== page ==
Marylanders Grow Oysters Program Continues to Expand in 2012
Annapolis, Md. (August 14, 2012) ─ Seven new tributaries are now
a part of the
Marylanders Grow Oysters program for 2012 bringing the total number to 31, adding even more momentum to the
extremely popular and well received citizen oyster growing initiative. Each
year, the program accepts applications from groups of community members near
tributaries wishing to join the effort. This year there were seven applicants,
all of which were accepted. The new areas are: Bodkin, Oyster, Pope’s, and Crab
Alley creeks, Little Choptank and Rhode rivers, and Swan Cove in Harris Creek.
“Now in its fifth year, Marylanders Grow Oysters has grown tremendously since 2008, from 1 tributary to 24 last year,” said Program Manager Chris Judy. “The program’s continued success is made possible thanks to the local coordinators and all of the growers who volunteer to raise these oysters during their first year of life.”
The new applicants will begin growing oysters this September once the spat (baby oysters) are available from the University of Maryland hatchery. The Maryland Department of Natural Resources (DNR) and the Oyster Recovery Partnership will then deliver cages and spat so the growers can begin their role as oyster caretakers.
Through the Marylanders Grow Oysters Program, volunteer growers tend to the young oysters held in wire mesh cages suspended from private piers. The oysters require minimal care – mostly rinsing the cages every two weeks. After about nine months, the oysters are removed from the cages and planted in a sanctuary, an area closed to harvest. A new group of young oysters is then distributed to participating growers to start the process again. Citizen oyster growers enjoy the personal rewards of stewardship and learning about oysters, while contributing to the enhancement of an oyster reef.
Governor Martin O’Malley launched Marylanders Grow Oysters in 2008 as part of the State’s Smart Green and Growing initiative. The program began with about 900 oyster cages, cared for by 170 growers, along the Tred Avon River. DNR expanded the program with various oyster partners and now about 7,500 cages, tended by approximately 1,500 growers, are located in 24 tributaries. Last year, citizen volunteers raised more than 2 million new oysters that were planted in sanctuaries throughout Maryland waters. The new growers will further add to this effort once they receive their spat and cages.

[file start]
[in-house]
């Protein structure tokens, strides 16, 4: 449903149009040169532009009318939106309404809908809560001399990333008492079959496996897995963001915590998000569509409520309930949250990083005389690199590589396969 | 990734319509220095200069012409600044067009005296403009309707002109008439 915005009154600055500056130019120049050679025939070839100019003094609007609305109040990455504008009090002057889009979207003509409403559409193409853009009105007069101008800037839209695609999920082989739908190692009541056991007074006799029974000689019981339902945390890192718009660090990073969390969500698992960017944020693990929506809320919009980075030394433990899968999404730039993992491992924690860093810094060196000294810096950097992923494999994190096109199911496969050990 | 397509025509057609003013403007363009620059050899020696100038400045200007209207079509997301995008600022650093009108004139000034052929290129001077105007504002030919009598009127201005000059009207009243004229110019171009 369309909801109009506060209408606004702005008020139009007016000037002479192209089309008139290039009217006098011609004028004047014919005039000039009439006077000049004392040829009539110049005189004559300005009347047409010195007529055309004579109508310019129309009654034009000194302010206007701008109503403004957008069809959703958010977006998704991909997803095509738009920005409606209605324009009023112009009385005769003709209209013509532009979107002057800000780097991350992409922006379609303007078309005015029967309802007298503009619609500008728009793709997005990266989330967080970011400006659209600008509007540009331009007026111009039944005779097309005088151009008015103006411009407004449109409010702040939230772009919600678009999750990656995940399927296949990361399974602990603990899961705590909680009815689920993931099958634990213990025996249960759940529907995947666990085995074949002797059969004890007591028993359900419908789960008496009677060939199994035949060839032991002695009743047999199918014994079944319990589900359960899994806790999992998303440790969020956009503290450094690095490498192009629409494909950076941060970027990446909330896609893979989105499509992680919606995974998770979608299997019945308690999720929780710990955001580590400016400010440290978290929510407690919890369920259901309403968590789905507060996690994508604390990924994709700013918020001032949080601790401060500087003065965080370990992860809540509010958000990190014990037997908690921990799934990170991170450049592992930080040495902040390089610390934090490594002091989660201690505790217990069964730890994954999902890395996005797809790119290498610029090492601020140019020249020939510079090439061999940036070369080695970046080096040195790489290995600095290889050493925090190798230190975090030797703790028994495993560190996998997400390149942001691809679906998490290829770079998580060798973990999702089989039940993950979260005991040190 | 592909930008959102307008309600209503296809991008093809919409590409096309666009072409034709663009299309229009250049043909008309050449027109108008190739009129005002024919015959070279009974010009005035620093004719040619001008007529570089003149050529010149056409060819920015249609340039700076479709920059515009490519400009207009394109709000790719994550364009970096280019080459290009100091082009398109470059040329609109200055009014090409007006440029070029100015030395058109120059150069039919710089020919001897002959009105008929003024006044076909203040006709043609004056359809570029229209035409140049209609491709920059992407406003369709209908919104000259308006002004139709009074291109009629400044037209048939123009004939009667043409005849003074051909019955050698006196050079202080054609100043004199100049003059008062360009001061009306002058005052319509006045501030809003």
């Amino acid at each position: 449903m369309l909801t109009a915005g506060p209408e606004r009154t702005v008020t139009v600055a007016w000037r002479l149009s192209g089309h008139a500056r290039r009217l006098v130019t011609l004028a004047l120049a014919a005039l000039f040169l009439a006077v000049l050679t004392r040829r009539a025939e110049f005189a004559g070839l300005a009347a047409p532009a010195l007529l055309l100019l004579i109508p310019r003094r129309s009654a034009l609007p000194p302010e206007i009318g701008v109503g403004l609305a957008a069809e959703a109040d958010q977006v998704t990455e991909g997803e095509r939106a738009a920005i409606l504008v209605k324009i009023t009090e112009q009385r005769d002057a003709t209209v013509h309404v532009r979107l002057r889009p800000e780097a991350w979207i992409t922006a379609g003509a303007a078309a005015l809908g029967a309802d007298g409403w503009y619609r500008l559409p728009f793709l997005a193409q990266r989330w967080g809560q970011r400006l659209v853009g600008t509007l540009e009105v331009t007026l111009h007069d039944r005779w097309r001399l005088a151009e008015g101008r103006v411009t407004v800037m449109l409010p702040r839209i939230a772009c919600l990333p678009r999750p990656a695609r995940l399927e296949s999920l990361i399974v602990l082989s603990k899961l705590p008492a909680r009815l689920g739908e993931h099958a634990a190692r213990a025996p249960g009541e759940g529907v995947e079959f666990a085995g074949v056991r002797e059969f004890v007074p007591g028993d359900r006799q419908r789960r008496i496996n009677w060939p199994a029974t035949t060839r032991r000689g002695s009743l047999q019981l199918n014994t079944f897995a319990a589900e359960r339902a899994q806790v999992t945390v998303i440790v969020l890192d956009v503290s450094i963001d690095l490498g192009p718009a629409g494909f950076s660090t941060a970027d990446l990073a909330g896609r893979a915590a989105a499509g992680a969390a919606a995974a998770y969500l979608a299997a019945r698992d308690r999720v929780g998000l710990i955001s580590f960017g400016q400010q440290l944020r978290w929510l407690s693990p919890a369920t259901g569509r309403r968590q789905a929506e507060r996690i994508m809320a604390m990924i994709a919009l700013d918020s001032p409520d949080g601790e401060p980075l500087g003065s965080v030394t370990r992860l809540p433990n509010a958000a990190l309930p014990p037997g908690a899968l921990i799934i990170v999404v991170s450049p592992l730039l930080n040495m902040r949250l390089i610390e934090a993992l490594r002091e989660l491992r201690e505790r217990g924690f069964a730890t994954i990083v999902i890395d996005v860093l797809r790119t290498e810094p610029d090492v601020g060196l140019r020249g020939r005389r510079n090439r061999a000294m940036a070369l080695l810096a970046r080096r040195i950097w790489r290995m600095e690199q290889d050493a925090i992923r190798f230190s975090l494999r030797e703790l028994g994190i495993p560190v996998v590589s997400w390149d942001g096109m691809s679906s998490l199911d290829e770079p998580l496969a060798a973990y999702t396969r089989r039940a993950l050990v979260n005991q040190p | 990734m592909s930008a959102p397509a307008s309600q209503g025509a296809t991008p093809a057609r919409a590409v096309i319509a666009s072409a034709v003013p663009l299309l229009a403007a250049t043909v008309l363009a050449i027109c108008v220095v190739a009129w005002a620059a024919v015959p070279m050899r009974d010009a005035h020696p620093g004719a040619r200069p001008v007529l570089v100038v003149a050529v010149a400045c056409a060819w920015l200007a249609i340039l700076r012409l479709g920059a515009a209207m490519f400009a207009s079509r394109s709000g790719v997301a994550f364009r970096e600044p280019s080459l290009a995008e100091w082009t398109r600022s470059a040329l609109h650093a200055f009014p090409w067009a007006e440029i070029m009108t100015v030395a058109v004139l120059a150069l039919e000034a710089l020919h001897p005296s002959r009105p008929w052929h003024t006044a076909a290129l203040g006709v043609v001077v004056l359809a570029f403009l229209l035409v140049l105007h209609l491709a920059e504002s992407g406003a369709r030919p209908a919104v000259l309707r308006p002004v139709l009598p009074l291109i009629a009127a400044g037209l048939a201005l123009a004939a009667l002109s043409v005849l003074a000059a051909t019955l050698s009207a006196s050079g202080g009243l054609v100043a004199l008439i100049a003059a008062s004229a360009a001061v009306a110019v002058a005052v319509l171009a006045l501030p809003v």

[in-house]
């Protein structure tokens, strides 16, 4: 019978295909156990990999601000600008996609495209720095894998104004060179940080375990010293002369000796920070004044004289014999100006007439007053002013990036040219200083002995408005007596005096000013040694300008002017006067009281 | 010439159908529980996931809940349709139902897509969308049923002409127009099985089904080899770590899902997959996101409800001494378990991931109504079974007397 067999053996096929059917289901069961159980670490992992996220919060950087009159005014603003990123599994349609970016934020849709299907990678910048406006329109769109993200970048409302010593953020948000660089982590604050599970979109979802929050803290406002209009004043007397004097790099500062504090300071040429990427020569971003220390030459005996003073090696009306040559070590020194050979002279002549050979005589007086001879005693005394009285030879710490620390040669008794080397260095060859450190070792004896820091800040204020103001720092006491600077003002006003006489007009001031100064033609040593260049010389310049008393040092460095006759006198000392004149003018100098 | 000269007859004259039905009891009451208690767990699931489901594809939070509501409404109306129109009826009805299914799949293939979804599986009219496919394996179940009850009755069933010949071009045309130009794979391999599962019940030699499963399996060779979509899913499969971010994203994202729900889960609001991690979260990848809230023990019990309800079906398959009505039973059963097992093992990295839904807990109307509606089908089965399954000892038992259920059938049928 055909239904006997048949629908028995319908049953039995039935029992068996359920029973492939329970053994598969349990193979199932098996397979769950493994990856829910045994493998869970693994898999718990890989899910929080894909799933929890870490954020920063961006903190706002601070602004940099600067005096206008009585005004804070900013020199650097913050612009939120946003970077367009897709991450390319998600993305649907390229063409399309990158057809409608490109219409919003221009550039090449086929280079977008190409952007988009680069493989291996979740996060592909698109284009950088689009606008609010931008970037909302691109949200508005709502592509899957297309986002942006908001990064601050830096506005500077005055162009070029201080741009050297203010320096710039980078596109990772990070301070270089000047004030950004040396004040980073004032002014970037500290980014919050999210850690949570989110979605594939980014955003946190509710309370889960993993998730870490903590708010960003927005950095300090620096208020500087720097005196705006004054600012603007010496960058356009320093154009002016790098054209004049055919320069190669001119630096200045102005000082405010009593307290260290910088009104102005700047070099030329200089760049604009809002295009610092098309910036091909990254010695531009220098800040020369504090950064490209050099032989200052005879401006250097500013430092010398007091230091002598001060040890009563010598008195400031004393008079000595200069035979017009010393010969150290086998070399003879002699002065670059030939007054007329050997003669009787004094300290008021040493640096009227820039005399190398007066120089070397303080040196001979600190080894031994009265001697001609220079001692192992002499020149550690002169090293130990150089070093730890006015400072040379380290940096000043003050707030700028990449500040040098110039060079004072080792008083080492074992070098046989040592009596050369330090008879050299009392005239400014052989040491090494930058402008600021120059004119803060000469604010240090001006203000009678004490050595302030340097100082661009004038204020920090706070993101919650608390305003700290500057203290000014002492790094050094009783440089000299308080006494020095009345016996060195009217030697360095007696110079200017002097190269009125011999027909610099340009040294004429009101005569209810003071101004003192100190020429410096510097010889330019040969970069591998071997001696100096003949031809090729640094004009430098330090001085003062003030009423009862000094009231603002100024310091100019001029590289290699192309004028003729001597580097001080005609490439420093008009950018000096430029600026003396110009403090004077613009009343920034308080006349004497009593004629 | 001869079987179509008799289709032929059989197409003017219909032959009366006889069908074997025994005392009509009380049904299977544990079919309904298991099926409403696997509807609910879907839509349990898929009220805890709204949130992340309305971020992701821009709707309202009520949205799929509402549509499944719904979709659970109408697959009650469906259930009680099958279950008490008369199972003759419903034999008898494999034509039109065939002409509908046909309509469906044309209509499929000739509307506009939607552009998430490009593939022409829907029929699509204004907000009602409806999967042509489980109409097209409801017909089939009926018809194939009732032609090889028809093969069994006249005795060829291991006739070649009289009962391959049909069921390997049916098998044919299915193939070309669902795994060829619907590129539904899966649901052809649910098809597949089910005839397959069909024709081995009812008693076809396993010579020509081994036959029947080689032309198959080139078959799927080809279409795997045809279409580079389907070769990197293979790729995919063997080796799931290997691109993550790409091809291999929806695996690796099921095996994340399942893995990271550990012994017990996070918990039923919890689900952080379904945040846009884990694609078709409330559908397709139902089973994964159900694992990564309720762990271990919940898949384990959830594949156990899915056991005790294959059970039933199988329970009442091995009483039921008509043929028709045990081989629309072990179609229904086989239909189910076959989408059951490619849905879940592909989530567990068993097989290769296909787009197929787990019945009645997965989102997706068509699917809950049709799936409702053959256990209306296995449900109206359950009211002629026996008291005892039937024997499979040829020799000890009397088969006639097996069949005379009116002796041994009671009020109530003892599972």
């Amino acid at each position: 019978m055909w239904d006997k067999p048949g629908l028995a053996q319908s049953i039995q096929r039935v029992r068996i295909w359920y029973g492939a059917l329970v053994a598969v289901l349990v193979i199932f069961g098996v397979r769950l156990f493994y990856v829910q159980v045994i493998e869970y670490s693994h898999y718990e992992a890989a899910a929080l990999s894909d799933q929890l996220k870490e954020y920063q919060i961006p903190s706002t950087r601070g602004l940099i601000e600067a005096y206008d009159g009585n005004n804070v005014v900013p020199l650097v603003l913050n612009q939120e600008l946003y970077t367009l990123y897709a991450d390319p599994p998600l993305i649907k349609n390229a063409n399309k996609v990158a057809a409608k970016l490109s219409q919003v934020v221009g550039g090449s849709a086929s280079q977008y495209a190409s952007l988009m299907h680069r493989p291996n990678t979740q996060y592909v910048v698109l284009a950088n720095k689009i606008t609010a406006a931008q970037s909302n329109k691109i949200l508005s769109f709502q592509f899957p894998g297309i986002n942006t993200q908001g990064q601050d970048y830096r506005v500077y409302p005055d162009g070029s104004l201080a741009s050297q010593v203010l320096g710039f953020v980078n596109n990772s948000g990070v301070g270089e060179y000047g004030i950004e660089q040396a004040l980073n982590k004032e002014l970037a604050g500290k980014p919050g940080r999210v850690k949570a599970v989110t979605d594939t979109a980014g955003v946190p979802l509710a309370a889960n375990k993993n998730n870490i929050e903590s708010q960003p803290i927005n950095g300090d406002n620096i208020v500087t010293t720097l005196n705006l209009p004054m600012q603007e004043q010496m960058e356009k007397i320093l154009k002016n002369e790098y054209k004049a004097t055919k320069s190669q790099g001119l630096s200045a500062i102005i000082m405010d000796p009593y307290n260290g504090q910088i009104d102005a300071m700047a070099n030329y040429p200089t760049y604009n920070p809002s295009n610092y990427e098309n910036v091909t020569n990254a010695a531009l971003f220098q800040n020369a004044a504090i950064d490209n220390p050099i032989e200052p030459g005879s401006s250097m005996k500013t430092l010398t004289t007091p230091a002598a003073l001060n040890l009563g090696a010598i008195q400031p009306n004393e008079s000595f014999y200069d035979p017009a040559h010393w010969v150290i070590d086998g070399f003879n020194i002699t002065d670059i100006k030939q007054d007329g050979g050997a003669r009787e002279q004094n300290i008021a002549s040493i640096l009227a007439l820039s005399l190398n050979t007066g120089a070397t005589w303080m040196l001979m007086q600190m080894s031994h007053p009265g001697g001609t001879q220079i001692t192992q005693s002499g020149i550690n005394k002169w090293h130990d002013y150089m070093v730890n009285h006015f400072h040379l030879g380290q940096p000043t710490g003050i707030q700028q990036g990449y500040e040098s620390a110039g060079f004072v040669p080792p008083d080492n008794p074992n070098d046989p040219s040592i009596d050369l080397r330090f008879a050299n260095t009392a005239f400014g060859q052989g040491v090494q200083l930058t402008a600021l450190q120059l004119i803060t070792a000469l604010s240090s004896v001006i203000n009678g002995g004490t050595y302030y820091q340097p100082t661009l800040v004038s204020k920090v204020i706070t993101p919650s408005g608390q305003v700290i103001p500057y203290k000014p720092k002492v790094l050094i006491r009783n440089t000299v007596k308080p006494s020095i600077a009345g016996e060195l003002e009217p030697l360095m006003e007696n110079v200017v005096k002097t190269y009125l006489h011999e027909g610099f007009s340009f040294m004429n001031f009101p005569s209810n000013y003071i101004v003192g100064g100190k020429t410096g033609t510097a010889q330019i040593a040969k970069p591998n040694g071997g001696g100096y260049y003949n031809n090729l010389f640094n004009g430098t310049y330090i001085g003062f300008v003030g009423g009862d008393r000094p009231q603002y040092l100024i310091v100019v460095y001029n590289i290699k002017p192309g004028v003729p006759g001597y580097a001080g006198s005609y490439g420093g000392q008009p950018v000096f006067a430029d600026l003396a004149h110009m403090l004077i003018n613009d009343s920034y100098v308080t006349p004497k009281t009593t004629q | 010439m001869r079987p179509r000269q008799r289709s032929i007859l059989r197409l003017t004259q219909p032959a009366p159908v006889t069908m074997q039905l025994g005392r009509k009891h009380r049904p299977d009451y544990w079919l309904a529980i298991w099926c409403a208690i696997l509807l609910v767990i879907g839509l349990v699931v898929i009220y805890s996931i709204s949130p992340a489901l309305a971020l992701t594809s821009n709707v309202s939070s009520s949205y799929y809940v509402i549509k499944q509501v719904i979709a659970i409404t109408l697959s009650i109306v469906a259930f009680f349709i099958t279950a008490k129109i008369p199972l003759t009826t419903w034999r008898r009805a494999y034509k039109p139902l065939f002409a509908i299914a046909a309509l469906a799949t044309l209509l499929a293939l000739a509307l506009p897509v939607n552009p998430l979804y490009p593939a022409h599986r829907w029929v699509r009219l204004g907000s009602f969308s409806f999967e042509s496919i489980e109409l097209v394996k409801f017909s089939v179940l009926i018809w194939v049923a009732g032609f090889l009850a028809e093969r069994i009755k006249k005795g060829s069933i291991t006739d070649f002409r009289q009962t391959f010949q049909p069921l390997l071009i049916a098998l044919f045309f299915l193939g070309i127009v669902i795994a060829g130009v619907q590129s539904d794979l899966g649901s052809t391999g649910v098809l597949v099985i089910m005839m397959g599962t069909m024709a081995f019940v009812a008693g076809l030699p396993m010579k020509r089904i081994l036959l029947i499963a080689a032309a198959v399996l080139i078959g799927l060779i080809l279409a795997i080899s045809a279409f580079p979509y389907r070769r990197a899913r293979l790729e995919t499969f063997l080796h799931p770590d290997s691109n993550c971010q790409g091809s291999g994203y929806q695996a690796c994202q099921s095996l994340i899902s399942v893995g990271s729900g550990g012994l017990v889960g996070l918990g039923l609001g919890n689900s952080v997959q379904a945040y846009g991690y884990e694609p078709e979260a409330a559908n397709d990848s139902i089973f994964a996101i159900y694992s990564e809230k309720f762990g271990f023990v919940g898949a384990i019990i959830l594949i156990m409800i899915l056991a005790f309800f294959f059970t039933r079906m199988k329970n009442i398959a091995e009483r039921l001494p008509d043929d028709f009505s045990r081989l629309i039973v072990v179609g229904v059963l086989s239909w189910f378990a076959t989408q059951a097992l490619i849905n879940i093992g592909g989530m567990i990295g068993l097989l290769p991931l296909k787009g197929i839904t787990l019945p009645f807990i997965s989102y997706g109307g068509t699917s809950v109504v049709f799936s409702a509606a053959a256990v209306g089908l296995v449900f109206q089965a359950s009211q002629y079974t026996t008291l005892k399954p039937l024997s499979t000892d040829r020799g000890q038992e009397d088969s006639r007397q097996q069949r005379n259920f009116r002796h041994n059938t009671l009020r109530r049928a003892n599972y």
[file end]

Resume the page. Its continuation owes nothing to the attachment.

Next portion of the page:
The Marylanders Grow Oysters Program is managed by DNR in conjunction with the Oyster Recovery Partnership, the University of Maryland Center for Environmental Science, which produces the majority of the spat, and the Maryland Department of Public Safety and Correctional Services, where inmates assist with building cages and spat production.
“Oyster reefs are one of the most endangered habitats on the planet, so every oyster plays a role in restoring the Chesapeake Bay,” said Stephan Abel, executive director of the Oyster Recovery Partnership. “The Marylanders Grow Oysters program provides an effective tool to connect the public with the importance of oyster restoration in the Chesapeake and the life it sustains.”
More information about the program is available at http://oysters.maryland.gov/.
In February, Governor Martin O’Malley announced another landmark in the State’s ongoing efforts to restore the Chesapeake Bay’s native oyster population. Results of Maryland’s 2011 Fall Oyster Survey show the highest survival rate for oysters since 1985. The 92 percent survival rate — the percentage of oysters found alive in a sample — builds upon last year’s strong spatset (number of baby oysters), which was the highest since 1997.
|August 14, 2012||
Contact: Josh Davidsburg
The Maryland Department of Natural Resources is the state agency responsible for providing natural and living resource-related services to citizens and visitors. DNR manages nearly one-half million acres of public lands and 17,000 miles of waterways, along with Maryland's forests, fisheries and wildlife for maximum environmental, economic and quality of life benefits. A national leader in land conservation, DNR-managed parks and natural, historic and cultural resources attract 11 million visitors annually. DNR is the lead agency in Maryland's effort to restore the Chesapeake Bay, the state's number one environmental priority. Learn more at www.dnr.maryland.gov.